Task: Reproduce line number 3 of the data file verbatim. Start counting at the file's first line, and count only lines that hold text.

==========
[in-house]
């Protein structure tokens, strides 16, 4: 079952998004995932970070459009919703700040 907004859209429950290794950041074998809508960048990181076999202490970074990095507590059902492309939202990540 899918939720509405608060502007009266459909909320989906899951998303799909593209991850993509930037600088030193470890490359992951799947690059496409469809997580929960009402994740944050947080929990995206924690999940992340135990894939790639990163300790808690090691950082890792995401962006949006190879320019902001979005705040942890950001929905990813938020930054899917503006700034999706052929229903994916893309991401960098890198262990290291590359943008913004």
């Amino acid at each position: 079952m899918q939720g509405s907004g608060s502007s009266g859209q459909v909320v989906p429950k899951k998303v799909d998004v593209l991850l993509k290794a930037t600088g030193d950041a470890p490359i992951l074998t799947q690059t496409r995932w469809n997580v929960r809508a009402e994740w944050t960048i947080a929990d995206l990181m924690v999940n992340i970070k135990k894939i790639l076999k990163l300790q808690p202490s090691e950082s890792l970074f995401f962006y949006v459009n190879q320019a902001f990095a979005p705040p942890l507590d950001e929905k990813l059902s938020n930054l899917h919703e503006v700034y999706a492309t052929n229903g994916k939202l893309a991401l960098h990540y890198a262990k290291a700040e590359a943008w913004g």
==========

């Amino acid at each position: 079952m899918q939720g509405s907004g608060s502007s009266g859209q459909v909320v989906p429950k899951k998303v799909d998004v593209l991850l993509k290794a930037t600088g030193d950041a470890p490359i992951l074998t799947q690059t496409r995932w469809n997580v929960r809508a009402e994740w944050t960048i947080a929990d995206l990181m924690v999940n992340i970070k135990k894939i790639l076999k990163l300790q808690p202490s090691e950082s890792l970074f995401f962006y949006v459009n190879q320019a902001f990095a979005p705040p942890l507590d950001e929905k990813l059902s938020n930054l899917h919703e503006v700034y999706a492309t052929n229903g994916k939202l893309a991401l960098h990540y890198a262990k290291a700040e590359a943008w913004g």